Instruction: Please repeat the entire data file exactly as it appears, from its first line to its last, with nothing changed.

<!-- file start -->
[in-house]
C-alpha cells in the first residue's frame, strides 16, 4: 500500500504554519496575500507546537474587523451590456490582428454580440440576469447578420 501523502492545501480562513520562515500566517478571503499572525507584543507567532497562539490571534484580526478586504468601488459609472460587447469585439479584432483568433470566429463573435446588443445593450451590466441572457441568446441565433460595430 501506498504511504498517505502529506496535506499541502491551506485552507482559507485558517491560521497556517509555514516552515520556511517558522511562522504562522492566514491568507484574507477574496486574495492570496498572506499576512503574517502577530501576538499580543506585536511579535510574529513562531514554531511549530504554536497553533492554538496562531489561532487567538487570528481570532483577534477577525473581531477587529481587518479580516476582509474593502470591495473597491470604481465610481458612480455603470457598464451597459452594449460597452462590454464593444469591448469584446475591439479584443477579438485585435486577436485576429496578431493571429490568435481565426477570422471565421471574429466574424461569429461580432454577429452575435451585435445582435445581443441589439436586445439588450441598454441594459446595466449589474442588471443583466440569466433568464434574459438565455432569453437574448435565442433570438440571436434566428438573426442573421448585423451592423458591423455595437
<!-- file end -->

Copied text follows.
[in-house]
C-alpha cells in the first residue's frame, strides 16, 4: 500500500504554519496575500507546537474587523451590456490582428454580440440576469447578420 501523502492545501480562513520562515500566517478571503499572525507584543507567532497562539490571534484580526478586504468601488459609472460587447469585439479584432483568433470566429463573435446588443445593450451590466441572457441568446441565433460595430 501506498504511504498517505502529506496535506499541502491551506485552507482559507485558517491560521497556517509555514516552515520556511517558522511562522504562522492566514491568507484574507477574496486574495492570496498572506499576512503574517502577530501576538499580543506585536511579535510574529513562531514554531511549530504554536497553533492554538496562531489561532487567538487570528481570532483577534477577525473581531477587529481587518479580516476582509474593502470591495473597491470604481465610481458612480455603470457598464451597459452594449460597452462590454464593444469591448469584446475591439479584443477579438485585435486577436485576429496578431493571429490568435481565426477570422471565421471574429466574424461569429461580432454577429452575435451585435445582435445581443441589439436586445439588450441598454441594459446595466449589474442588471443583466440569466433568464434574459438565455432569453437574448435565442433570438440571436434566428438573426442573421448585423451592423458591423455595437